In the early 1980s members of the radiology community envisioned a future practice built around the concept of a picture archiving and communication system (PACS). Consisting of image acquisition devices, storage archive units, display workstations, computer processors, and databases, all integrated by a communications network and a data management system, the concept has proved to be much more than the sum of its parts. During the past 20 years, as technology has matured, PACS applications have gone beyond radiology to affect and improve the entire spectrum of healthcare delivery. PACS installations are now seen around the world—installations that support focused clinical applications as well as hospital-wide clinical processes are seen on every continent. The relevance of PACS has grown far beyond its initial conception; for example, these systems demonstrate their value by facilitating large-scale longitudinal and horizontal research and education in addition to clinical services. PACS-based imaging informatics is one such important manifestation.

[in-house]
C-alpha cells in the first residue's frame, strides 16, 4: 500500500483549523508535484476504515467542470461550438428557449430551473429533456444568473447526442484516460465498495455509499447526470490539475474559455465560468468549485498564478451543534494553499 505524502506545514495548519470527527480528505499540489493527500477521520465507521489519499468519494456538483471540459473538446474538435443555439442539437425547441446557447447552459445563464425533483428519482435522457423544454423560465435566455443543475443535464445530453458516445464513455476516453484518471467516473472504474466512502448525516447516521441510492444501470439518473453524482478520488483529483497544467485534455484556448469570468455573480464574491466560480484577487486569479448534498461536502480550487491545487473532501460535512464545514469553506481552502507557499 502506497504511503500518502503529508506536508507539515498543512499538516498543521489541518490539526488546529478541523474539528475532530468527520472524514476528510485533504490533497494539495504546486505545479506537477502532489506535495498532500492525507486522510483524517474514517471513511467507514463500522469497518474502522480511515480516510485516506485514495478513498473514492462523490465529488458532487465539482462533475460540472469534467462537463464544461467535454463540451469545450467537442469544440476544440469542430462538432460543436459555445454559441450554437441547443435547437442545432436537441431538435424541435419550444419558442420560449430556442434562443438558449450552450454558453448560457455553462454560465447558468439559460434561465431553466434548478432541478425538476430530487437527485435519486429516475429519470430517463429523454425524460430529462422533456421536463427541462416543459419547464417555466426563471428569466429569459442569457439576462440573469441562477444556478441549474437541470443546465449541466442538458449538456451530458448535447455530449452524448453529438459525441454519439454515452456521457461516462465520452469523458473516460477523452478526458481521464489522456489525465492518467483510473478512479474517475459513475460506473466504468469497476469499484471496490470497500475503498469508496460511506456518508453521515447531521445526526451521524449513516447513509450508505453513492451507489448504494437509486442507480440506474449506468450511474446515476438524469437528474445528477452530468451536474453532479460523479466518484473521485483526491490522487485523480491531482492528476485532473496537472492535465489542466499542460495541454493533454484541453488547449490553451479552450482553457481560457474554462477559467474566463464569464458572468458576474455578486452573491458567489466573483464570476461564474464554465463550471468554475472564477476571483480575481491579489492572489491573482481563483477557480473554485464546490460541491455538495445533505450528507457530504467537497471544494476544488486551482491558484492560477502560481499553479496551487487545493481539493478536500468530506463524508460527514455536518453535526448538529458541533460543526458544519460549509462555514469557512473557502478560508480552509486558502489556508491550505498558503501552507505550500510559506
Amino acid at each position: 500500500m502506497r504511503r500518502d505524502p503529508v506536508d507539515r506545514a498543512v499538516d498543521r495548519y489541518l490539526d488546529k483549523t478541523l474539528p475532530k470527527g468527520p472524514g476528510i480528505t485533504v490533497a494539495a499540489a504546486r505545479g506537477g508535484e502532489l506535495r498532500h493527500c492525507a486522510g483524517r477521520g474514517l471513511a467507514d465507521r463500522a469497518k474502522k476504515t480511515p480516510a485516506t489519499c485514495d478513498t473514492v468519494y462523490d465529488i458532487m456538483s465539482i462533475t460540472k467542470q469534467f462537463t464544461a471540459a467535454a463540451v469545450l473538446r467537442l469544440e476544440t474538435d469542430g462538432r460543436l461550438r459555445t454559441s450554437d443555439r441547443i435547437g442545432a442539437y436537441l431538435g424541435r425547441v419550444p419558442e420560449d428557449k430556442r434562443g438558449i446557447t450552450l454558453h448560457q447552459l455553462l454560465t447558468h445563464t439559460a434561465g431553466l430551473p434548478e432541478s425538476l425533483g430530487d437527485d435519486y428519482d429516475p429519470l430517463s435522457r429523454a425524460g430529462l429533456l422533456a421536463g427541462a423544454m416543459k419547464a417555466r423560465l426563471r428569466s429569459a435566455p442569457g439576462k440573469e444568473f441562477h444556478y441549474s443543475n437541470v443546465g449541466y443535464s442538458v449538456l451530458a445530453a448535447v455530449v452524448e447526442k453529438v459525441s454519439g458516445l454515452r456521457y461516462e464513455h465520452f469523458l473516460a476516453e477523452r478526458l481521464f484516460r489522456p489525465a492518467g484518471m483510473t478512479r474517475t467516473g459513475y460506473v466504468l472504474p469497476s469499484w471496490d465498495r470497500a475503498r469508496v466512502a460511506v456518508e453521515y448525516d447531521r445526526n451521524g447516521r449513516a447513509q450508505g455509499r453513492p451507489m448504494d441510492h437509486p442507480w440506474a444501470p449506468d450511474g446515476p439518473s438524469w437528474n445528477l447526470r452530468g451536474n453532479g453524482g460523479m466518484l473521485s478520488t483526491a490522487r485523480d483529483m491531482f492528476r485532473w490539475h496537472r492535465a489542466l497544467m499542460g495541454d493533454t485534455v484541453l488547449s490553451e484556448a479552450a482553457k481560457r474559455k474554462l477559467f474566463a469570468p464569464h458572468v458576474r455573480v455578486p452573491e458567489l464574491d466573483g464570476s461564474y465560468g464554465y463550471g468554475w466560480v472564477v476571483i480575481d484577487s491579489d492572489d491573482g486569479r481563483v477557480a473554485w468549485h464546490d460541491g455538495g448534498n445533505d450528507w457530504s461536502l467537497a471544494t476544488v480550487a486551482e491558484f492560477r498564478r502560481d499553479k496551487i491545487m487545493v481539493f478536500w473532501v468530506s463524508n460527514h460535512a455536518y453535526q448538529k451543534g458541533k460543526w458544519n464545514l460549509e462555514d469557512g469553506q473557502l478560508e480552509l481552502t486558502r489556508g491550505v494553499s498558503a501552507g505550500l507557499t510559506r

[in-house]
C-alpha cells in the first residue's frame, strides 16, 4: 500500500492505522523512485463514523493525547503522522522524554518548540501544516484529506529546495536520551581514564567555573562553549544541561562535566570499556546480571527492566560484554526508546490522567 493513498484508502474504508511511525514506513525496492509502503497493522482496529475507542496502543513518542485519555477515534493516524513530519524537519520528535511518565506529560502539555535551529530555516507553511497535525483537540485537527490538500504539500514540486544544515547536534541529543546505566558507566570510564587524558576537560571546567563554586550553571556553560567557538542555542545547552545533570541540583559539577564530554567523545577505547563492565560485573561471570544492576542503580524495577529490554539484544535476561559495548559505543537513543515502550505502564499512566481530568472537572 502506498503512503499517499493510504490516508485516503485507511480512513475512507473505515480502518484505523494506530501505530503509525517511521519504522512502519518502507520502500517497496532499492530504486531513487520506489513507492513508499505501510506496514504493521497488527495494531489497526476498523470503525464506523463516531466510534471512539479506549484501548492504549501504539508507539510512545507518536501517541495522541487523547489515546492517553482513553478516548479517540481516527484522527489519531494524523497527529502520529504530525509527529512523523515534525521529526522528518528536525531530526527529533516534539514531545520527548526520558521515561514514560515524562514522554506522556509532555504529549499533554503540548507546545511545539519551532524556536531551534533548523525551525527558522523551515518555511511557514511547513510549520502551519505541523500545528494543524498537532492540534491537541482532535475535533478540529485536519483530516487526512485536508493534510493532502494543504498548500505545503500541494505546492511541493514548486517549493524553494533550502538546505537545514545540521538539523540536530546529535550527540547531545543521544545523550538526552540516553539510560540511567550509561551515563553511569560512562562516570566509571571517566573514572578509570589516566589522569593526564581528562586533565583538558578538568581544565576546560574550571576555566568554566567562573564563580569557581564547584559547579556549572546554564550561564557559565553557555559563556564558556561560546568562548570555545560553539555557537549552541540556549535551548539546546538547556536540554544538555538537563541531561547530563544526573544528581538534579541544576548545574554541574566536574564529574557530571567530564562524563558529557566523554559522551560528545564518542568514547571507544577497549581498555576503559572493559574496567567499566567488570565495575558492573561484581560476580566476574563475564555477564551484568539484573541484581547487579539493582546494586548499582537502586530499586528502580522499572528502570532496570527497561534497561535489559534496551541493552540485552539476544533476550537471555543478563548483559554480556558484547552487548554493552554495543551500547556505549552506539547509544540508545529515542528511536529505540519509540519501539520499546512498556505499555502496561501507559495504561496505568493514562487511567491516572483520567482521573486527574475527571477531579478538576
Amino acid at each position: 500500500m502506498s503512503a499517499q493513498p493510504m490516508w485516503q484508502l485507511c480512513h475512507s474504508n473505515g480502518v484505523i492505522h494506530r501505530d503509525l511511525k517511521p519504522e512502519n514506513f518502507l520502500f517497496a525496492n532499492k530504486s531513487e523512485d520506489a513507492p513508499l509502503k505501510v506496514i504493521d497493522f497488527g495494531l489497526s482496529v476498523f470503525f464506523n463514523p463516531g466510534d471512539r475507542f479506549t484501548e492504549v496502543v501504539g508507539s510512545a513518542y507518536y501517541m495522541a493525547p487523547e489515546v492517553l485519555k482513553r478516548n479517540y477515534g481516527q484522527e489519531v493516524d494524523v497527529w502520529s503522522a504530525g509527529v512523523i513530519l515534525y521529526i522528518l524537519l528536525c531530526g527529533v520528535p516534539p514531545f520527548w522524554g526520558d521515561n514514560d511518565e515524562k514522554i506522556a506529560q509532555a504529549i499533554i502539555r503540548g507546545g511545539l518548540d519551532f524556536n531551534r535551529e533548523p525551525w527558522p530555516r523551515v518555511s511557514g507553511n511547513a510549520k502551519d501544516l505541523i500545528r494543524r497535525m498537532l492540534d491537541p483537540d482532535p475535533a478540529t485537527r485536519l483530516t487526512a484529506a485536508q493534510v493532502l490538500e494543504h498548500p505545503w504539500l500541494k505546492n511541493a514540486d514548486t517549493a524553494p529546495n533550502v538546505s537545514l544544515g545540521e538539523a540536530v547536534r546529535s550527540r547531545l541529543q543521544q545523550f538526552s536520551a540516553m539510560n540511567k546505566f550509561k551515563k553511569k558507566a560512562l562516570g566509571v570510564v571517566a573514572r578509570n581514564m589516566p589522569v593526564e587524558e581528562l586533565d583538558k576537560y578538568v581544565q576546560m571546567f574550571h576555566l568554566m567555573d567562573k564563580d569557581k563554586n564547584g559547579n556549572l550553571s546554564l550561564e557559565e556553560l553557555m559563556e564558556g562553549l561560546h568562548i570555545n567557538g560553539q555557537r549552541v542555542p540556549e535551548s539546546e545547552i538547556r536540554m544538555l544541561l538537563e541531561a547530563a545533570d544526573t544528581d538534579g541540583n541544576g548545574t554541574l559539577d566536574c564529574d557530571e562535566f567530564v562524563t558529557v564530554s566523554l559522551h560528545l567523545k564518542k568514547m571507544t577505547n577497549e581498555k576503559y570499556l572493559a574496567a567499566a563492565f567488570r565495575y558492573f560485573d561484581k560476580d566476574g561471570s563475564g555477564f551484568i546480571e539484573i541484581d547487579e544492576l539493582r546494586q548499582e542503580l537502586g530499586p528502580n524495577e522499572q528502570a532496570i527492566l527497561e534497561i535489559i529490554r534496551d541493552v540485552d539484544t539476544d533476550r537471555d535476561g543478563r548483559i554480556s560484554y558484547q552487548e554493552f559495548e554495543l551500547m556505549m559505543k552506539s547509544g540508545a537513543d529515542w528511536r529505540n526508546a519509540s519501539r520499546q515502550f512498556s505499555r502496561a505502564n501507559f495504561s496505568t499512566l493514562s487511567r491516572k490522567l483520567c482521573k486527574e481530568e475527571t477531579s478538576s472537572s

Many important concepts, technological advances, and events have occurred in this field since the publication of my previous books, PACS in Biomedical Imaging, published by VCH in 1996, and PACS: Basic Principles and Applications published by John Wiley & Sons in 1999. With this new effort, I hope to summarize these developments and place them in the appropriate context for the continued development ...

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